Eco-Justice Ministries  

Eco-Justice Notes
The E-mail Commentary from Eco-Justice Ministries

Beyond Recycling
distributed 5/26/06 - ©2006

This week's issue of Eco-Justice Notes is underwritten by Shirley Perkins, of Edina, Minnesota. Her generous support helps make this publication possible.

A few months ago, I was talking to a member of Denver's City Council about one of my pet peeves -- the dumping of multiple varieties of telephone books at our homes and businesses. (See an earlier Notes on that theme, Extortion as Good Business.)

The council member took my comments and complaints seriously, and he provided a well-grounded answer about why the city can't prohibit this absurd and wasteful practice. At the end of the discussion, he commented, "At least we now accept phone books in the curbside recycling bins."

I am glad that, every time those 10+ pounds of yellow pages are unloaded at our doors, we can now recycle them without having to find a specialized and short-term collection center. But my conversation with the council member reminds me that recycling is the very last of the options to be considered by a responsible and ecological citizen.

For many years, we've heard of the "3 Rs" -- reduce, reuse, recycle. Some folk have added a fourth R to the start of the list -- refuse. Recently, I've used two more Rs of a different character -- restore and resist -- to expand our consciousness beyond consumer goods. These six words provide concise and solid guidance for our shopping, and for our community behavior.

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The four Rs that are at the core of this list are best seen as a sequence, and not as a collection of independent options. The most important and fruitful options should be considered first, and then the other steps taken as needed.

  • The first and best choice is to REFUSE, or "just say no". My goal with the phone books is to find a way of rejecting the things in the first place. If we all had a way to "opt out" of those deliveries, then far less directories would be printed, and the savings in trees, water, energy and chemicals would be dramatic.

    The same principle holds with many other choices. Don't buy or accept bottled water. Refuse to go on a business trip when a phone call could accomplish the same purposes. Renounce meat and choose a vegetarian diet. Don't upgrade your computer just because some marketing campaign tells you that it is obsolete.

  • If you can't refuse, then it is time to REDUCE. Minimize your impact by using as little of a product or resource as possible. Reduce your driving to save gas and clean the air. Take short showers and adopt other water-saving practices. If going meatless is too big a step, then cut back your consumption of animal protein. Cancel subscriptions to magazines that you don't read, and get many of your books from a library. Turn off lights, and use energy efficient bulbs.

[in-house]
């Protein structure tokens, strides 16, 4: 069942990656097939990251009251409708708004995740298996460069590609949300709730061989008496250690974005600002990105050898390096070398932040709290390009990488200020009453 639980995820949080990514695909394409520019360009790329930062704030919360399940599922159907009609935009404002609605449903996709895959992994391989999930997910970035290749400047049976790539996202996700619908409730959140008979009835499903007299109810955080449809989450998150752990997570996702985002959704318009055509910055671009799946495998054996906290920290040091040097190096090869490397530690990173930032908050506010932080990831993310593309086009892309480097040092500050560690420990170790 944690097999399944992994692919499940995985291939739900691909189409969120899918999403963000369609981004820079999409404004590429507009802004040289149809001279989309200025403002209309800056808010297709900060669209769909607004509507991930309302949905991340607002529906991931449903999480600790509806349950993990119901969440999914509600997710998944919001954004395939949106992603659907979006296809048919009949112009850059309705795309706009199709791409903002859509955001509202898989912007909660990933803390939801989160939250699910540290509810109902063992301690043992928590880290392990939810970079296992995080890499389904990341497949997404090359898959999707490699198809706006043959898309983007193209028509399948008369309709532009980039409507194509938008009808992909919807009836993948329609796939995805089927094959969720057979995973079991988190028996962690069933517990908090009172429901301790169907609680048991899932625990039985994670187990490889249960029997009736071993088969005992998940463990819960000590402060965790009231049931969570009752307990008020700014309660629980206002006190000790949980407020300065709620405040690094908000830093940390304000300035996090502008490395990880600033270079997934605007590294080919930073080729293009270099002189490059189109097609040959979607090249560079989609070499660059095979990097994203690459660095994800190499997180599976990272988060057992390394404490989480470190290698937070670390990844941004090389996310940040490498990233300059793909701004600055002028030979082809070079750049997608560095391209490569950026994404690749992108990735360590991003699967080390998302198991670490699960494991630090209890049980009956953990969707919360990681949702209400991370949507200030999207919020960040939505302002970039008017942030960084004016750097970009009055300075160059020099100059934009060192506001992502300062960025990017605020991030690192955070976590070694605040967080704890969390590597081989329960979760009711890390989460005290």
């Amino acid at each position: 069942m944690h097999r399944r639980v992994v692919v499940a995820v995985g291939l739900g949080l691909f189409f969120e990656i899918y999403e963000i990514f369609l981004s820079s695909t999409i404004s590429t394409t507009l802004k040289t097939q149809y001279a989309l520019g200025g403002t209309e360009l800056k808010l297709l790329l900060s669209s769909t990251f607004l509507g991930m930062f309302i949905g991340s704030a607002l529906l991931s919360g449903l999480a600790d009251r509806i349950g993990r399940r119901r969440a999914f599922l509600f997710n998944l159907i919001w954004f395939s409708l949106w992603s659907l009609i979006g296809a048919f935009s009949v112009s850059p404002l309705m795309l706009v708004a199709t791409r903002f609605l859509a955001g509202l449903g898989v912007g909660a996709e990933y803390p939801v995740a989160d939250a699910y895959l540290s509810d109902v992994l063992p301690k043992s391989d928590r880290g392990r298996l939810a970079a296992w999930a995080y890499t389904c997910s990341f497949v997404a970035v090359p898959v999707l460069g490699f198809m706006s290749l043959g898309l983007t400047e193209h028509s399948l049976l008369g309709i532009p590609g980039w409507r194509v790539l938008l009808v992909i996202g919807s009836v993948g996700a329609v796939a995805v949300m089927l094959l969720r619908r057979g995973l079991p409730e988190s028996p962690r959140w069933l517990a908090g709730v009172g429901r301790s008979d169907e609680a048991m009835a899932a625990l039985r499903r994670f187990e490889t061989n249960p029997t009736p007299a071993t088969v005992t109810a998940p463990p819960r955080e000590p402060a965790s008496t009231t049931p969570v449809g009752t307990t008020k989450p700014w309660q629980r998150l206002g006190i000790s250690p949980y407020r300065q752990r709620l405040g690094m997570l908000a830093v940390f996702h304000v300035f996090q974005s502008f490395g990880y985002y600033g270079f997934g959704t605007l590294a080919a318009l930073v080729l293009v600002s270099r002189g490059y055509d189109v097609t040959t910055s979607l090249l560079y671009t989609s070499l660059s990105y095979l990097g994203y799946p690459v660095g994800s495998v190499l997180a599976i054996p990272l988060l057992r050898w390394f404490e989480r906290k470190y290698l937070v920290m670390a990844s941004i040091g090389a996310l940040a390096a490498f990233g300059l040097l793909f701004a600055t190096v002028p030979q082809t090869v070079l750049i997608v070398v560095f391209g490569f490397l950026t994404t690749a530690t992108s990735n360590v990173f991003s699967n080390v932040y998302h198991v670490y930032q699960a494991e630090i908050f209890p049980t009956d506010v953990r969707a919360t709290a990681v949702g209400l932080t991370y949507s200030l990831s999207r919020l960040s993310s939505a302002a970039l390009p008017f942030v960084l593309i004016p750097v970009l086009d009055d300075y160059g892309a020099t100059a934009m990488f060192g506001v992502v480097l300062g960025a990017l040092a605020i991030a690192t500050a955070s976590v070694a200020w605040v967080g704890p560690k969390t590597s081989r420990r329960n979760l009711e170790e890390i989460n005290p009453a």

• Once you have reduced your consumption, then REUSE what you have. Wash plastic sandwich bags and use them again and again. Use canvas shopping bags over and over. Use the blank side of paper for notepads and scratch paper. Reuse decent clothing year after year, even if it is a bit out our style. Fix broken things, instead of replacing them.

  • And finally, clear at the end of the list, as the last consideration -- once you have refused and reduced and reused in every way that you can -- then RECYCLE what is left over. Instead of sending things to the dump, make sure that the components are appropriately reclaimed for productive use. Recycle vegetable waste by composting. Recycle all your newspapers, bottles and cans. Send old computer equipment to places that will dismantle and dispose of it properly. Donate old clothes and household items to Goodwill.
As I said, the other two Rs on my list deal with different kinds of behaviors. They extend our awareness and action beyond the home or office. In that sense, they are helpful in making our whole lives more conscientious and caring, and in bringing creative change.
  • RESTORE calls us to go beyond steps that reduce our impact on the planet, and to proactively do things that heal the damage that we cause -- individually and collectively. Plant trees to counterbalance the loss of trees from paper production, and to help soak up carbon dioxide. Clean up a stream. Join in efforts to expand and improve wildlife habitat. Support government efforts to clean up toxic waste dumps.

  • RESIST reminds us of our obligation to challenge the systems which waste and destroy the planet. Speak out against the perverse values of consumerism. Protest political decisions which exploit both people and natural resources. Advocate for fair trade, and support small businesses. Write letters to the editor, speak up in church, and challenge policies at the office. Talk to your neighbors, vote for shareholder resolutions, and buy your food from local farmers.

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Many churches use recycling projects as a helpful way to introduce ecological stewardship to their members. That can be a wonderful starting point, and a visible expression of commitment.

But if that single "R" is seen as an adequate expression of environmental concern and responsibility, then the message is not complete. Recycling is what we do after we have refused, reduced and reused. It is an activity that parallels our efforts to resist and restore.

If your church doesn't have an active recycling program, then that's an essential step to take. And then, once your members have started to become conscious of their responsibility for "stuff," be sure to educate and advocate for the other five Rs, too.


Peter Sawtell
Executive Director
Eco-Justice Ministries

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